Welcome to Pondering Preservation, a series that asks preservationists, architects, historians, and homeowners to share their thoughts on preservation efforts in Los Angeles.
[Image of Pasadena City Hall by flickr user La Citta Vita]
This segment's question: Will a downturn mean fewer historic structures are at risk from developers' bulldozers? Will it mean less money to preserve and restore? And will you finally be able to buy that Neutra you've been eying with the spare change in your couch cushions? Part 1 is here. Today's analysis comes from Sue Mossman, Executive Director of preservation non-profit Pasadena Heritage: "I think both are true – My observation is that development has slowed somewhat and that will likely continue, which can provide a breather in areas where hyper development pressure has been straining preservation resources in recent years. There is also a shift in the kind of development we’re seeing – housing is still being built, often mixed-use buildings with retail and housing together (although almost no affordable housing). But new projects being proposed are increasingly office and professional buildings.
This could be a plus, where development has been more threatening to neighborhoods and historic homes in recent years (in areas zoned for housing), these new projects may be more focused in commercial areas – of course this won’t help if the commercial areas are historic, unless there is regulation to preserve existing structures while allowing for infill and adaptive reuse. This may be a good time to work on broader planning and policy issues if preservationists aren’t having to constantly run from crisis to crisis on individual buildings. But, it may be politically more difficult to secure stronger preservation policy if it is seen as discouraging economic development.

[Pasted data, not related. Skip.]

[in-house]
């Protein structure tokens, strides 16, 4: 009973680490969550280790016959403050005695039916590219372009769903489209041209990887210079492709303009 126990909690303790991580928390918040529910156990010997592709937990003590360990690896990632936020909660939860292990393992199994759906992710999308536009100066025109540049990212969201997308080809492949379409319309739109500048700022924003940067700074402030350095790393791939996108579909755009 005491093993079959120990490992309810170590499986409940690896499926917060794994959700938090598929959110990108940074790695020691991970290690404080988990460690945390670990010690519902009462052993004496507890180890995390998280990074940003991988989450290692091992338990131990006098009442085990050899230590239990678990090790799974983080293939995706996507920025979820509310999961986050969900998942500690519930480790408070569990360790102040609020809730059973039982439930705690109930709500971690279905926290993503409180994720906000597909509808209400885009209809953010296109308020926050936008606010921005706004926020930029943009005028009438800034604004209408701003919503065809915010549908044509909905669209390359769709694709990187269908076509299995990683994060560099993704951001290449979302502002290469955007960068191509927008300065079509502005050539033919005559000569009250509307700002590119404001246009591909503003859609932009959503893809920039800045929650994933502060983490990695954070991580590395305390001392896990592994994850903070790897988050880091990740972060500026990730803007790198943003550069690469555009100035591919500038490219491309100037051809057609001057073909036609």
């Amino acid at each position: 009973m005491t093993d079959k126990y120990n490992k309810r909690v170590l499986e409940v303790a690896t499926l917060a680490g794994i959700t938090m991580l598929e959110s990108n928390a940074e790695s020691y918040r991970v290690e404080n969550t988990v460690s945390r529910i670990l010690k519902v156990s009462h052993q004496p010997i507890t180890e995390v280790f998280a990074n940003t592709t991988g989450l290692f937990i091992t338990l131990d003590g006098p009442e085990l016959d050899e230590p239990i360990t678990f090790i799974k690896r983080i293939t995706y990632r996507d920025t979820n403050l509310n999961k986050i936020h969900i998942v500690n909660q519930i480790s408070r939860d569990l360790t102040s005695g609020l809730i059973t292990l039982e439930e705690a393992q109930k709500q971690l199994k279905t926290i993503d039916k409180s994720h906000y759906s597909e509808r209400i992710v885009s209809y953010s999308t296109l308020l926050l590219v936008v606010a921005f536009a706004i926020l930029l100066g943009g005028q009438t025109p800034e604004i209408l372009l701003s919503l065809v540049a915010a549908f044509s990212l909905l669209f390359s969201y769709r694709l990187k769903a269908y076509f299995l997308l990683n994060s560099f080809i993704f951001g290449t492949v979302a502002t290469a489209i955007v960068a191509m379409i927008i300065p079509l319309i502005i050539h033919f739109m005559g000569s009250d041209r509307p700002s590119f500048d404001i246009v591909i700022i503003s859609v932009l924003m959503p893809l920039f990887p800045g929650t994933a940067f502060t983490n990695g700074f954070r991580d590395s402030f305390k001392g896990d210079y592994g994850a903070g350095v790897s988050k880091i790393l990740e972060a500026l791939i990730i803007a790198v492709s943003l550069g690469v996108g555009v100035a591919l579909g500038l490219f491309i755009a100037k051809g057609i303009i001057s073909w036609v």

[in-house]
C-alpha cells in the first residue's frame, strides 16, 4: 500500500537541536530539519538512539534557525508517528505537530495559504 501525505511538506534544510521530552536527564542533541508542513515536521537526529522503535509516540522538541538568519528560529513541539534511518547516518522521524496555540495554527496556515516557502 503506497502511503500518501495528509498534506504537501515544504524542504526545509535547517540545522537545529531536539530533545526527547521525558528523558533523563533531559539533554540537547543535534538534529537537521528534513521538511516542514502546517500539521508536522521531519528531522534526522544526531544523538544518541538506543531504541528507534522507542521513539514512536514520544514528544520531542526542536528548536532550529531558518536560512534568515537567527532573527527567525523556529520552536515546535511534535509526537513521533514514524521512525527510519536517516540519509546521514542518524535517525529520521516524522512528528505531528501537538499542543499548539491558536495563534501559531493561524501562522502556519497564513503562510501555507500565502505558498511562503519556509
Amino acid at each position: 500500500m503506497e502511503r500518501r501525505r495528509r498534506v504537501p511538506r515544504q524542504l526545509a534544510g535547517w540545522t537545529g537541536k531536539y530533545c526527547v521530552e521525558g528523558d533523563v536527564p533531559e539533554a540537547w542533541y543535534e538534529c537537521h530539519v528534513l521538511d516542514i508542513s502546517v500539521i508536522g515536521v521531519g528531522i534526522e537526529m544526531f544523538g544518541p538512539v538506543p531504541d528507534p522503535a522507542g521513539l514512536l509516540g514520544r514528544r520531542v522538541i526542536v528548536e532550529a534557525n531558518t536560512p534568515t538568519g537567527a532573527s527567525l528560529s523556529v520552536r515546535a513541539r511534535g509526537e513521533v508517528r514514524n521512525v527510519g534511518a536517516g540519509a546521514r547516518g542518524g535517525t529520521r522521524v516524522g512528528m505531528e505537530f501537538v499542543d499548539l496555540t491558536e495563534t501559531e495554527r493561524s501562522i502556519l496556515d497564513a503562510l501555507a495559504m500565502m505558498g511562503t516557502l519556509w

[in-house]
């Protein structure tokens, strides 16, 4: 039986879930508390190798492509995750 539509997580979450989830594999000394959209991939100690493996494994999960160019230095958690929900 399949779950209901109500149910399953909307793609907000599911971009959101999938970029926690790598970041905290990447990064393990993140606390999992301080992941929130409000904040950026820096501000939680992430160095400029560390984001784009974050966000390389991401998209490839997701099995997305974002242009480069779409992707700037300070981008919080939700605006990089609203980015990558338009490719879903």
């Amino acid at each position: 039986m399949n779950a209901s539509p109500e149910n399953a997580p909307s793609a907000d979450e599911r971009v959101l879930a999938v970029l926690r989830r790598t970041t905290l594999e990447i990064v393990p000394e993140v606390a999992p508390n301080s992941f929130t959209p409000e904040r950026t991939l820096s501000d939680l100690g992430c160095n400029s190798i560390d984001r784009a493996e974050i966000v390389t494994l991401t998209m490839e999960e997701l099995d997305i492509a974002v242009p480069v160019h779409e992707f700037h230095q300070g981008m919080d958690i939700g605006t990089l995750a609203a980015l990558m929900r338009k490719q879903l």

It will also be a real struggle for non-profits of all kinds to fundraise in this environment; major sources of funding have traditionally been financial institutions and construction-related/real-estate businesses. If they aren’t doing well, non-profits will suffer! (In Pasadena, we’re certainly feeling the loss of IndyMac and Countrywide already.) And, of course, individuals members and donors may cut back, too. The fund-raising picture looks very difficult for next year and even beyond; organizations that have staff and overhead to carry will be particularly challenged, but life won’t be easy for grass roots organizations either. We are carefully considering every single thing we do at Pasadena Heritage, looking for cost cutting measures, and may even have to consider cancelling some programming next year if funding isn’t available.
So, I see fewer buildings at risk in the near future if developers cancel or postpone their plans, but it won’t be an easy road ahead for any of us. We should all strive to make the best use of the slowdown, if possible, and regroup for the next wave!"For more stories from Curbed LA, go to la.curbed.com.